An Interview with Justin Overdorff from Yelp
— Justin M. Overdorff (@jmover) June 15, 2015
Justin took the stage with Chris Moody to talk about Yelp and the platform’s unique data. Chris shared that one of the things that brings everyone in the room together – competitors and peers alike – is talk about the platforms creating this social data. Justin shared that Yelp’s goal is to connect customers with the business around them. He said that Yelp is search and discovery for local business. Yelp is now in 33 countries with Malaysia, and they are actively growing in additional international markets. Justin said that MAU’s are a key measure of their success, as is overall review counts.
Chris asked how Yelp uses data internally, and Justin shared that the structured business listing data (name, phone number, address, etc.) is sourced along with certain open-ended answers provided by the SMB’s themselves. (ie. kid friendly, wheelchair accessible, etc.) While the latter can be somewhat unstructured, their bread and butter unstructured data comes in the form of the long-form user-generated reviews on the site. This data is extremely valuable not only to customers looking for the nearest good restaurant, but lots of businesses are interested in this data as well.
One example can be found in financial services. Justin shared that hedge funds and investors ask Yelp for review data around companies such as Starbucks and other large brands to judge the sentiment around them. Another example is in those alternative lending institutions that put together loan packages for SMBs. A use case that Justin never expected which was brought to Yelp when they opened the doors to their data was in commercial real estate. He said that investors in real estate would use the geo-relevant data and sentiment of reviews to decide where in the city was an up-and-coming area worth investing in. He also mentioned that Yelp data can be a very valuable input when measuring the viability of a small business.
Chris next asked about geo-based data. Justin shared that when you search for sushi in a specific city on Bing, you get branded Yelp reviews back in the returned data. National brands also use Yelp data both in dashboard-format as well as raw JSON feeds to understand what is being shared about their products and offerings. Justin then shared that advertising will always be their core source of revenue, but monetization of the review data is another growing opportunity for Yelp. To point, he said that the “doors have really blown wide open” on Yelp’s data business, and nearly a third of the audience raised their hands when Chris asked who would like to work with Yelp data.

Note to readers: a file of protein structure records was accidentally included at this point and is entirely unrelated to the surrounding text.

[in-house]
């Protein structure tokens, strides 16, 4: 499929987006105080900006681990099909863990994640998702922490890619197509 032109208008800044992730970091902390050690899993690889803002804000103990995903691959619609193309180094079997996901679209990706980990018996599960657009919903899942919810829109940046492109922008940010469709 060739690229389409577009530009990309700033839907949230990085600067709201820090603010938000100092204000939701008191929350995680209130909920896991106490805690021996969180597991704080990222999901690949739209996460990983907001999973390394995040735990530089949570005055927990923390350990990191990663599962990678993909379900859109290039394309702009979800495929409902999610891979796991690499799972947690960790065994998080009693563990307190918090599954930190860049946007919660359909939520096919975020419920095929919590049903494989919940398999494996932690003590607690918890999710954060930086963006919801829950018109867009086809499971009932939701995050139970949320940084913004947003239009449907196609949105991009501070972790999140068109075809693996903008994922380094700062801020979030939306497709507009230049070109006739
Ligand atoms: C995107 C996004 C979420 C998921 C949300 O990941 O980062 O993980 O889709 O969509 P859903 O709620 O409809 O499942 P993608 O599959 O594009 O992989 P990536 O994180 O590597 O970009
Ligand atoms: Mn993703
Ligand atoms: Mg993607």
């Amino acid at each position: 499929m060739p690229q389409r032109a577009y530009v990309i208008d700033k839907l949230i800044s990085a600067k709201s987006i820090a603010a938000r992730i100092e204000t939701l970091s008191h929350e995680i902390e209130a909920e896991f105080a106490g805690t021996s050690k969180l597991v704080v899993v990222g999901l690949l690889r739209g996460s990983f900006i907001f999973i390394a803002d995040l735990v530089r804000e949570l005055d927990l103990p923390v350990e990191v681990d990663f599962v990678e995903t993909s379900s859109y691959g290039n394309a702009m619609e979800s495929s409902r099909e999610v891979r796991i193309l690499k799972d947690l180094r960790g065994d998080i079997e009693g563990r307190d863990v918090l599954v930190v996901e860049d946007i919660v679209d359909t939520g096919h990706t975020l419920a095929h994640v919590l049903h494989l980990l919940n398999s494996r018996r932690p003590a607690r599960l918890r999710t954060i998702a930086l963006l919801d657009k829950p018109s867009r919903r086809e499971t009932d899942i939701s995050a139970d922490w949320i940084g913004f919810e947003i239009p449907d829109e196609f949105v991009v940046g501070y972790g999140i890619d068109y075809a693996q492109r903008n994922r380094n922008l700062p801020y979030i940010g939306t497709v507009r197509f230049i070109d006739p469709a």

One of the really unique things about Yelp data is how self-correcting it is. With over 140M active monthly users, the folks reading and writing reviews actually update information for them. The SMBs also contribute to keeping the data up to date, and as a result you are always reading the most current information about a business in its reviews.
Chris asked about entrepreneurship and where they were seeing new opportunities. Justin shared that Yelp has a Small Business Council made up of SMBs from across the country. Once a quarter, these council members come to Yelp HQ to share feedback around the platform and its features. Yelp gives the SMBs many tools to improve not only their listings on Yelp, but business as a whole. From a best practices perspective, Justin shared that it really is unique from one business to the next. Sometimes not answering a particularly ugly review is the best course of action to pursue.
Once the audience was able to ask questions they started with a question about Beacons and how they might remove friction from engaging with businesses. Justin said Yelp is constantly looking at new types of technology and hardware, and that there is a cost-factor that needs to considered with Beacons. The battery life right now is another limiting factor of the technology, and they want to see Beacon hardware last more than just a few months. On a whole, Yelp is still a few years away from investing heavily in Beacon technology while the hardware itself matures and improves behind the scenes.
The audience then asked about fake reviews and how Yelp addresses these. Justin shared that they have a team of PhDs and spend a large amount of resources to filter out fake reviews. They don’t delete them, but rather don’t recommend them so they don’t appear above the fold on the review page.
— donheider (@donheider) June 15, 2015
The final audience question was about the permanence of reviews. When a company starts out, an early negative review can leave a lasting “black eye”. Justin shared that recency is important to remember, as the reviews and reviewers take care of themselves if you have honestly improved. This self-correcting behavior shows that a business has truly bettered itself since the initial negative review, but it is important for the users to see this as well. A positive consumer experience is Yelp’s key driver, and they work hard to maintain the best one possible.